A Poor Wise Man
Going home that night Mr. Hendricks met Edith Boyd, and accompanied her for a
block or two. At his corner he stopped.
"How's your mother, Edith?"
It was Mr. Hendricks' business to know his ward thoroughly.
"About the same. She isn't really sick, Mr. Hendricks. She's just low spirited, but
that's enough. I hate to go home."
"Still, home's a pretty good place," he said. "Especially for a pretty girl." There
was unmistakable meaning in his tone, and she threw up her head.
"I've got to get some pleasure out of life, Mr. Hendricks."
"Sure you have," he agreed affably. "But playing around with Louis Akers is like
playing with a hand-grenade, Edith." She said nothing. "I'd cut him out, little girl.
He's poor stuff. Mind, I'm not saying he's a fool, but he's a bad actor. Now if I was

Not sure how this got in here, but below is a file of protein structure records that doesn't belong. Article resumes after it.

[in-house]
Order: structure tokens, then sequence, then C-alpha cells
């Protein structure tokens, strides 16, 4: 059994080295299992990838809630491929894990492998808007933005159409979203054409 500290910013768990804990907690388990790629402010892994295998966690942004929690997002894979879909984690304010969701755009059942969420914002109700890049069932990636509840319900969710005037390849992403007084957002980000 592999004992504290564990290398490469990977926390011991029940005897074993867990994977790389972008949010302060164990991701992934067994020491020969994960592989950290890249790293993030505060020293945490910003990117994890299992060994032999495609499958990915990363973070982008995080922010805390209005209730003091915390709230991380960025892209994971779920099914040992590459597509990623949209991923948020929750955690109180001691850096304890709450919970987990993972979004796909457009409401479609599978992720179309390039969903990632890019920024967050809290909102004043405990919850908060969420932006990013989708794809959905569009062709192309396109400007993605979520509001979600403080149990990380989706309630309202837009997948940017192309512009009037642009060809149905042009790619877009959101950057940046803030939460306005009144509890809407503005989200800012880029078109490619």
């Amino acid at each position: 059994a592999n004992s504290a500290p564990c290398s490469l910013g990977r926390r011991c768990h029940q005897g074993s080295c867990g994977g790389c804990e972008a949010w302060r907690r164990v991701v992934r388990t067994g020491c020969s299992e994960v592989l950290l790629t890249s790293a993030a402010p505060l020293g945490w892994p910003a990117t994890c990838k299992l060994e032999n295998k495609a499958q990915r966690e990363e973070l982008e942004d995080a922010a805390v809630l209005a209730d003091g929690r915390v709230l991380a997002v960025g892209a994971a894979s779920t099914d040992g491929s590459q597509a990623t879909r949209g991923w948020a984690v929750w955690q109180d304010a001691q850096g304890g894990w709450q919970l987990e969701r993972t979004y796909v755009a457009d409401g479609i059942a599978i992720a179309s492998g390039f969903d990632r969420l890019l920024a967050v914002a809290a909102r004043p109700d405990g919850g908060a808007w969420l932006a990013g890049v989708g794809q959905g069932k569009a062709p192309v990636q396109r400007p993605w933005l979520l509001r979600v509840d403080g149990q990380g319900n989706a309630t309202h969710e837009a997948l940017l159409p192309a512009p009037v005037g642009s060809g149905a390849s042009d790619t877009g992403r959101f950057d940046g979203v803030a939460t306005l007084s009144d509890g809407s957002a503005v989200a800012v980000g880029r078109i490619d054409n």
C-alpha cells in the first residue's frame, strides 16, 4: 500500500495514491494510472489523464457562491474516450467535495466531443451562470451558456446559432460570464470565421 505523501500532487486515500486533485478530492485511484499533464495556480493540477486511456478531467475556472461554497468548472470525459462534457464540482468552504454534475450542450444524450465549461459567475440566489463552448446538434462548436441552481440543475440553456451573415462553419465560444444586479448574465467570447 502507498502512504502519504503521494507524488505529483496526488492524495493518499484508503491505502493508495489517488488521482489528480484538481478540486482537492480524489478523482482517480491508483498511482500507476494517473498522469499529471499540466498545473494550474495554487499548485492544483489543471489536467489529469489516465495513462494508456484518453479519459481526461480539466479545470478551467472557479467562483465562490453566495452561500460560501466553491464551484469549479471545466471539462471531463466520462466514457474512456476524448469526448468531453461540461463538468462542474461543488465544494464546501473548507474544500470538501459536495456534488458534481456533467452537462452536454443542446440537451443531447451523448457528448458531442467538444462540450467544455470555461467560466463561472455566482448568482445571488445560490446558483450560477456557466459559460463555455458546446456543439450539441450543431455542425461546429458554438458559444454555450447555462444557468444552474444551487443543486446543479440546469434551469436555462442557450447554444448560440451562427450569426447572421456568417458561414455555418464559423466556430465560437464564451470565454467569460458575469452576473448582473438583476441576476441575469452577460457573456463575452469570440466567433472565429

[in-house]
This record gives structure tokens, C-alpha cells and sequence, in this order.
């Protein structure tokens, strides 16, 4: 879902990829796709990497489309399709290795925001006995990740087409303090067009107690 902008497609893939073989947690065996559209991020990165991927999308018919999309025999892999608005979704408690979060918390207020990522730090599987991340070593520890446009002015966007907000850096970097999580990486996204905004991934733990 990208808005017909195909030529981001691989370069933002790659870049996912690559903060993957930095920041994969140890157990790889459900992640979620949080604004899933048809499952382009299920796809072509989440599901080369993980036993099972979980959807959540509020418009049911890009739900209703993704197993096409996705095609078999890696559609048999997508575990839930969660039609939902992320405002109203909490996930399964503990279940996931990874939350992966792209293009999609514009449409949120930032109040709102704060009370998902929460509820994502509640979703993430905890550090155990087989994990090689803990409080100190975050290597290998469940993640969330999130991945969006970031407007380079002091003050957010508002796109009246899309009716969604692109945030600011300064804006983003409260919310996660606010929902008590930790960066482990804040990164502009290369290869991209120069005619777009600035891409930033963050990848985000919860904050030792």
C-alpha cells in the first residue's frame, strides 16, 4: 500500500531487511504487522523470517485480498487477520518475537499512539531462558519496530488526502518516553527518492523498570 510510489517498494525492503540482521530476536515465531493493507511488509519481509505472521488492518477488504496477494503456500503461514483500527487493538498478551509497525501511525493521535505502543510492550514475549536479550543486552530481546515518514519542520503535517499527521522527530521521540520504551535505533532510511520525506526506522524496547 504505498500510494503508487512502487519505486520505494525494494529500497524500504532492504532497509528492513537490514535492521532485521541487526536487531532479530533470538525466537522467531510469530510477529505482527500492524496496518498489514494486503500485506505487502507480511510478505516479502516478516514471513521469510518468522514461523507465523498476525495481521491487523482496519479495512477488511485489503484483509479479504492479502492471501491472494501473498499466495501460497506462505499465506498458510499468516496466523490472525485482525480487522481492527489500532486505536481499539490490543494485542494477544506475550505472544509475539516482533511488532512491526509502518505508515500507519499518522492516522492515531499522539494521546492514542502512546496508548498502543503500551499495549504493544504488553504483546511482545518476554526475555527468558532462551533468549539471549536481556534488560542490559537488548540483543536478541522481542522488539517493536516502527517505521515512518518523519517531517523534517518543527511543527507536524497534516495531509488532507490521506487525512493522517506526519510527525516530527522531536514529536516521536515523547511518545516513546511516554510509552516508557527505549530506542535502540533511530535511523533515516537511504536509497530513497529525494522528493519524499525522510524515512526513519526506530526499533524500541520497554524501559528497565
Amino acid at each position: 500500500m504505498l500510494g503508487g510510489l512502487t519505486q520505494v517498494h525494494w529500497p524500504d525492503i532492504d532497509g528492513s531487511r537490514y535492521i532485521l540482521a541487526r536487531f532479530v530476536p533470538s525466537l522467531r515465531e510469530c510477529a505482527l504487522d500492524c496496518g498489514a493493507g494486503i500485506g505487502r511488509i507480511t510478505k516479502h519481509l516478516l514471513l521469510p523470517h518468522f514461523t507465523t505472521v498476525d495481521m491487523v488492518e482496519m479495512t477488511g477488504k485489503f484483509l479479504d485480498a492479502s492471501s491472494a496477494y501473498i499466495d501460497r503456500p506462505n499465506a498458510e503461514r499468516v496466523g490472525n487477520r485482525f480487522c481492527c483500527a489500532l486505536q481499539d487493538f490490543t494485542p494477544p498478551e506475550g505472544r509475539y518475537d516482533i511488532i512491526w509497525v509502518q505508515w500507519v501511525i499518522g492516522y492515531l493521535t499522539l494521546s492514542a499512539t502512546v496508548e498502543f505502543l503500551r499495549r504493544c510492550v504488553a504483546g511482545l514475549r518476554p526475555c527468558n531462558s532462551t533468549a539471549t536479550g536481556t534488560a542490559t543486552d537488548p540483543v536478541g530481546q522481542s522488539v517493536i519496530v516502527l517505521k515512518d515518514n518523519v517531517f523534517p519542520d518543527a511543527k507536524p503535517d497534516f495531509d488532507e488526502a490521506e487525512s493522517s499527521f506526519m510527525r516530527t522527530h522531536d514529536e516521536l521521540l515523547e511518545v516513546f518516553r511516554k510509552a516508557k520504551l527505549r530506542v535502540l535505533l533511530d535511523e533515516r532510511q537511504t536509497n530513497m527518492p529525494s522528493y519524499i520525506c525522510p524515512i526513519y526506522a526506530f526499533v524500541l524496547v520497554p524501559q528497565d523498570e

a pretty girl, and there was a nice fellow around like this Cameron, I'd be likely to
think he was all right. He's got brains." Mr. Hendricks had a great admiration for
"I'm sick of men."
He turned at her tone and eyed her sharply.
"Well, don't judge them all by Akers. This is my corner. Good-night. Not afraid to
go on by yourself, are you?"
"If I ever was I've had a good many chances to get over it."
He turned the corner, but stopped and called after her.
"Tell Dan I'll be in to see him soon, Edith. Haven't seen him since he came back